Washington — The United Nations Security Council on Monday evening passed a sanctions resolution capping crude oil and refined petroleum product exports to North Korea.
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The resolution, passed unanimously by the 15-member council, is a pared-back version of one the US was pushing last week calling for a ban on crude oil exports to North Korea.
The new resolution put forward by the US on Sunday calls for a ban on all condensate and natural gas liquids to North Korea and limits exports of refined products to a total of 500,000 barrels from October 1 to December 31 and to 2 million barrels for all of 2018.
The resolution would also bar UN members from exporting more crude to North Korea than they exported over the previous 12 months.
The resolution would allow the council to approve additional crude exports on a "case-by-case basis" if it determines that more exports are needed for the "livelihood" of the North Korean people and unrelated to the country's nuclear or ballistic missile programs or other activities barred by previous UN-backed resolutions.
The new sanctions will cut North Korea's supply of gas, diesel and heavy fuels by 55%, according to Nikki Haley, the US Ambassador to the UN.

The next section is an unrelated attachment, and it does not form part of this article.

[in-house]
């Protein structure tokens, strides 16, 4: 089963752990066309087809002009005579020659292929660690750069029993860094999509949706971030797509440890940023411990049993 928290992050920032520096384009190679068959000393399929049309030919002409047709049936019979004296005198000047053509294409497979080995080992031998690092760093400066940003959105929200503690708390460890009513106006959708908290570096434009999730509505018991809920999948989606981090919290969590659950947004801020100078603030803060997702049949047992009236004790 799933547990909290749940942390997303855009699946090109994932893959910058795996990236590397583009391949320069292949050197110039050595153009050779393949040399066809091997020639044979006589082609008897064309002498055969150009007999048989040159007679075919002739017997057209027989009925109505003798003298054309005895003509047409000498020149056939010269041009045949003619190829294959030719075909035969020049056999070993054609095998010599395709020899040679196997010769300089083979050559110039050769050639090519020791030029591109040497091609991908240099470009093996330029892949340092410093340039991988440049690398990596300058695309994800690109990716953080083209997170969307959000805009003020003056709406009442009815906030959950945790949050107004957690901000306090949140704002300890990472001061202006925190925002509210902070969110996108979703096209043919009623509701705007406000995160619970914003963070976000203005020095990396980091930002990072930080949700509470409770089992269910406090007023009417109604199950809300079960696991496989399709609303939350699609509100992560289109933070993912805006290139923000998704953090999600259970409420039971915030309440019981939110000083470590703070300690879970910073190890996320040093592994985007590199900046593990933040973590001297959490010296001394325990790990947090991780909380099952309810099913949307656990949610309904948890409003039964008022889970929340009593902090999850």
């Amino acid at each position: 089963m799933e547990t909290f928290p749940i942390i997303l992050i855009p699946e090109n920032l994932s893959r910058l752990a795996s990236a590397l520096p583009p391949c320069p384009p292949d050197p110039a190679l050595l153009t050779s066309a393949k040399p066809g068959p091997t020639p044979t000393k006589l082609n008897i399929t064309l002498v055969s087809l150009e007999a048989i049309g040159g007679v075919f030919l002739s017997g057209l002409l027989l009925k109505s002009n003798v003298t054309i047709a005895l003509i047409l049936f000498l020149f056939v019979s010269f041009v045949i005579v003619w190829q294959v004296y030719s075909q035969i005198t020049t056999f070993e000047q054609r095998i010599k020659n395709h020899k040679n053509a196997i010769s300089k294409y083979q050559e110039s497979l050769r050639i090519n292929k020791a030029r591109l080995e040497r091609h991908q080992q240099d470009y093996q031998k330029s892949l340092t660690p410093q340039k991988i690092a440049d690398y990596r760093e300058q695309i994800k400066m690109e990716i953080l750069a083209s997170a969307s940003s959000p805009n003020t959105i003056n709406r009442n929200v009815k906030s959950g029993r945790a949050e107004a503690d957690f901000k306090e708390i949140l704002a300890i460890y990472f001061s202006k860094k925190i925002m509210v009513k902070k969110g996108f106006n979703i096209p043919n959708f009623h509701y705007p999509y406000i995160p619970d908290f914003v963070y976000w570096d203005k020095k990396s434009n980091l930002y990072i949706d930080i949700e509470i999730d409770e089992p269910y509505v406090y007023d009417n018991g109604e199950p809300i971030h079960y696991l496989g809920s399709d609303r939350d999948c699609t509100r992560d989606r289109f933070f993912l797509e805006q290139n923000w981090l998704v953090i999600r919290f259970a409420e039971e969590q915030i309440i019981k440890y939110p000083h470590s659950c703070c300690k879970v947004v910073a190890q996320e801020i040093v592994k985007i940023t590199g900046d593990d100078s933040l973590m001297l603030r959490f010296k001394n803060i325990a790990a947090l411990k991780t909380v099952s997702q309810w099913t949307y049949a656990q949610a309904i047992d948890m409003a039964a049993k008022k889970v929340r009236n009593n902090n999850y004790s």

North Korea produces no crude and has relied almost exclusively on shipments from Russia and China, mostly through aid deals. The then-Soviet Union initially supplied North Korea with either free or low-priced crude for years, and China has supplied crude to the country under a similar arrangement negotiated decades ago, according to William Brown, an adjunct professor at the Georgetown University School of Foreign Service, where he has taught courses on North Korea.
China aids North Korea by sending very small volumes of crude from the Daqing block to North Korea's 1.5 million mt/year (30,000 b/d) Ponghwa refinery through a pipeline, according to two Beijing-based senior traders with different state-owned oil companies.
The sole pipeline for crude exports is 30 km long and links China's border city of Dandong in Niaoning province with the Ponghwa refinery. China sends crude from the Daqing block in Heilongjiang province by train to Dandong. The Ponghwa refinery is configured to process only Daqing crude, according to the senior Chinese traders.
According to China's official customs data, the last crude exports to North Korea were in December 2013 at 92,223 mt, with a total of 578,002 mt (4.24 million barrels) of exports to the country that year.
After that, no crude exports to North Korea are recorded. But market sources in North Asia say North Korea currently takes about 6 million barrels/year of Chinese crude.
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